Illinois Reimbursement Plan for Nursing Homes
Illinois' Medicaid reimbursement plan for nursing homes employs a "prospective, cost-based, case-mix methodology" (D. Mem. 2). In other words, the rates for a given period are based on projections of what the rate is expected to be during that period. Those projections are based on past cost reports, updated to the current rate year, which include some measure of each facility's particular case mix (D. Ex. 10 at 2).
Three components -- capital rate, support rate, and nursing rate -- are calculated separately for each facility and are then combined into a per diem rate, which is paid to that facility for each day of nursing home care it provides to Medicaid beneficiaries (Ill. Rev. Stat. ch. 23, paras. 5-5.4, 5-5.5; see also P. 12(m) and D. 12(n) paras. 25, 26 and D. Ex. 10).
First, the capital component covers ownership and rental costs for buildings and equipment (89 Ill. Admin. Code ["Code"] §§ 140.571-.574). That element accounts for a relatively minor portion of the overall reimbursement rate (P. Ex. 6).
Second, the support rate covers costs such as food, housekeeping, maintenance, utilities, insurance and office expenses. For purposes of determining the support rate, IDPA divides nursing facilities into seven Health Service Area ("HSA") groups. Based on the array of per diem allowable support costs of the facilities within each HSA group, IDPA identifies the 75th percentile for each group. If a facility's per diem allowable support costs are below the 75th percentile for its HSA group, the facility receives its costs plus a certain proportion of the difference between its costs and the 75th percentile as an incentive profit. All facilities whose per diem allowable support costs exceed the 75th percentile for their group receive only the 75th percentile rate (Code § 140.561(a)).
Finally, the nursing rate (which covers direct care costs, including staff salaries, consultant and therapy fees and nursing supply costs) makes the greatest contribution to the overall reimbursement rate
and is the main focus of plaintiffs' action (see P. Mem. 36-57). That rate is calculated based on a complex formula. One of the factors in the formula is "variable time," which purportedly accounts for the varying service needs of the particular residents in each facility (Code § 147.150(b)).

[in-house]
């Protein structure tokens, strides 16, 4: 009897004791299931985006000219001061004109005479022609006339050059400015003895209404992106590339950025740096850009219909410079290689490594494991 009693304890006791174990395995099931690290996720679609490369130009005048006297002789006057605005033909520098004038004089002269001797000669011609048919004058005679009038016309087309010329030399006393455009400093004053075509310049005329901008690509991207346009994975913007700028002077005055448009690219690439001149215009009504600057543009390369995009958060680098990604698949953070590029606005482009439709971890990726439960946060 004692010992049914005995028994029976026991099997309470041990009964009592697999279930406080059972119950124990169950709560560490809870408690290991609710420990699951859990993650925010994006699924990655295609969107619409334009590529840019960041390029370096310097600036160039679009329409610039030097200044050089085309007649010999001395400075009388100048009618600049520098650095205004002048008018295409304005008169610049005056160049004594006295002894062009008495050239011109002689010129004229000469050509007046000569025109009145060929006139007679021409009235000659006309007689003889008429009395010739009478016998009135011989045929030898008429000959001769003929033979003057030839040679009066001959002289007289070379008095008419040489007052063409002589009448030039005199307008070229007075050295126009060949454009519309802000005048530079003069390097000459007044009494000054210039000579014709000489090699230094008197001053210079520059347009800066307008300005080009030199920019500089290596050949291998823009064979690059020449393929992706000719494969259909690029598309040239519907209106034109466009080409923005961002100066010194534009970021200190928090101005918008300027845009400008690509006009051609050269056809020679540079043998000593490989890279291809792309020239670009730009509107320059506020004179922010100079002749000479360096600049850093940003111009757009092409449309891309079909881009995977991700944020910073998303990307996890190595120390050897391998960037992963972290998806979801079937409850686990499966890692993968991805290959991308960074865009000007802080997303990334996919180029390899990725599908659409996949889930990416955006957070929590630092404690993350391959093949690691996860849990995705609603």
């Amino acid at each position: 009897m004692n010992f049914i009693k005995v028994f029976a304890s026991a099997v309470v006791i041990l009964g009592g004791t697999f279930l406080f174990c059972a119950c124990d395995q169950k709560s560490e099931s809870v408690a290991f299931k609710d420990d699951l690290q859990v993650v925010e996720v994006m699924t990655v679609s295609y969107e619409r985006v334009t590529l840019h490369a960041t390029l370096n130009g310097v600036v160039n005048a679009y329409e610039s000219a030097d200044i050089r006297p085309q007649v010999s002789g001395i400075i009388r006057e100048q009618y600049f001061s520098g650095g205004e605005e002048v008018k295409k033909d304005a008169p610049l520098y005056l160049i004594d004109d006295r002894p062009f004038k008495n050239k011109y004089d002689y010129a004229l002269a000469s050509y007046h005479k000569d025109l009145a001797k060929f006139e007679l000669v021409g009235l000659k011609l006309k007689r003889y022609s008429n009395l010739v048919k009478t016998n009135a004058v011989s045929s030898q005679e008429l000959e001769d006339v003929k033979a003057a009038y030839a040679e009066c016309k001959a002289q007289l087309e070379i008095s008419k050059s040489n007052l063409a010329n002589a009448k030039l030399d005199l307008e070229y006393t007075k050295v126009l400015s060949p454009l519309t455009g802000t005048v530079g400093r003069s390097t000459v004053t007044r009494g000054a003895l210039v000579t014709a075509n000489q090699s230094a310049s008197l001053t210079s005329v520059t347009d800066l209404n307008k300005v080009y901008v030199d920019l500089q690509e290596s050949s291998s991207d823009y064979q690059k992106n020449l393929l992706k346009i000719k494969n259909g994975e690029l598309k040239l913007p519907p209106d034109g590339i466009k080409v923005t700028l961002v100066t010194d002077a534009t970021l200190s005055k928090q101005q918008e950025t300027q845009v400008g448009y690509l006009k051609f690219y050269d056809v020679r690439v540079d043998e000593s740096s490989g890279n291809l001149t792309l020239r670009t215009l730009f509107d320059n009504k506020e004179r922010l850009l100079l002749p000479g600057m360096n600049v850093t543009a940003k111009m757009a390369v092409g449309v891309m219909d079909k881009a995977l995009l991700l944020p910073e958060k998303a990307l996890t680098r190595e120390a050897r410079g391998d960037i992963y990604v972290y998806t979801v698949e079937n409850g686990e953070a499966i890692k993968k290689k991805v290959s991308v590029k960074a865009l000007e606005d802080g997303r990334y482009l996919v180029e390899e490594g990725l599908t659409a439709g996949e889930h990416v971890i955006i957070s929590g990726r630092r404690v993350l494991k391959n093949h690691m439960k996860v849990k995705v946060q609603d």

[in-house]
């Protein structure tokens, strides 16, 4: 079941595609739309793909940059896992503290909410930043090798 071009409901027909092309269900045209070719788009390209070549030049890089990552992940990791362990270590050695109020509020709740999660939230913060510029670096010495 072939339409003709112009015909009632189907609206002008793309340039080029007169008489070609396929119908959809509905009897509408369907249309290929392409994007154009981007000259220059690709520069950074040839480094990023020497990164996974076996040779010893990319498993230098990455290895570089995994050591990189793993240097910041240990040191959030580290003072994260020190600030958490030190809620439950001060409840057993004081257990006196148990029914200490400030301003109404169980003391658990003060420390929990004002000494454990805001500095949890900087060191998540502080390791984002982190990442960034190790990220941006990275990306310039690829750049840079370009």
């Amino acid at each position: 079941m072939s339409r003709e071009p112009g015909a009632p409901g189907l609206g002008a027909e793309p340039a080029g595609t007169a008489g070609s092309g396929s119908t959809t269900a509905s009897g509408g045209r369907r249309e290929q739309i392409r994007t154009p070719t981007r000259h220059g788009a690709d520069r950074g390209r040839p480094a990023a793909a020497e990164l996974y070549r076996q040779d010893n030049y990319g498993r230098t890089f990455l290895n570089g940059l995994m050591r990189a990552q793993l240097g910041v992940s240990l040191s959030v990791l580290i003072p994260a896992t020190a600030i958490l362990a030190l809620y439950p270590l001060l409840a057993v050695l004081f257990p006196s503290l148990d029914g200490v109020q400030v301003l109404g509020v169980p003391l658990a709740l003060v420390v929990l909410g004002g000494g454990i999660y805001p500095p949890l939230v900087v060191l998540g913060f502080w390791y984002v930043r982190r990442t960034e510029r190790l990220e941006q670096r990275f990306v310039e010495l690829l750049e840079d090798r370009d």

Variable time is calculated for each facility based on individual patient assessments conducted by IDPA nurse surveyors during what are known as "Inspections of Care" ("IOC")(Code § 147.150(c)). Nurse surveyors assign to each patient a level of care (e.g., 1, 2 or 3) for each of a list of various functional needs (e.g., eating or bathing) and service needs (e.g., injections or tracheostomy care)(see Code § 147.25 and P. Exs. 8, 9). Each level of care for each functional or service need correlates to a particular number of minutes and particular staff level (licensed or unlicensed) required to provide for that need (Code § 147 Table A). Then the total number of minutes assigned to all Medicaid patients in a facility is multiplied by the average regional wage per minute and divided by the number of Medicaid patients to yield an average per diem per patient cost. That number is then multiplied by a factor to account for the costs of the director of nursing ("DON"), consultants and supplies, and thus to yield the final nursing rate (P. Ex. 4, Hunter Dep. 9; P. Ex. 11, Christie Dep. 52-60; and D. Ex. 10, Part I). Hence for each facility the nursing rate is calculated in these terms:
(Total minutes)(regional wage/minute) Factor reflecting DON,
(Number of Medicaid patients) x supplies, consultants
Plaintiffs contend mainly that the Illinois reimbursement plan violates the requirements of the Boren Amendment.
In particular, plaintiffs assert that IDPA has (Motion for Summary Judgment 1-2):
1. failed to make findings and assurances that its reimbursement rates are "reasonable and adequate to meet the costs which must be incurred by efficiently and economically operated facilities," as required by Section 1396a(a)(13)(A) and its implementing Reg. § 447.253(b);
2. relied "solely" on budgetary considerations in determining its Medicaid nursing home reimbursement rates; and
3. implemented an "arbitrary and capricious" reimbursement scheme that results in inadequate payments and therefore violates ...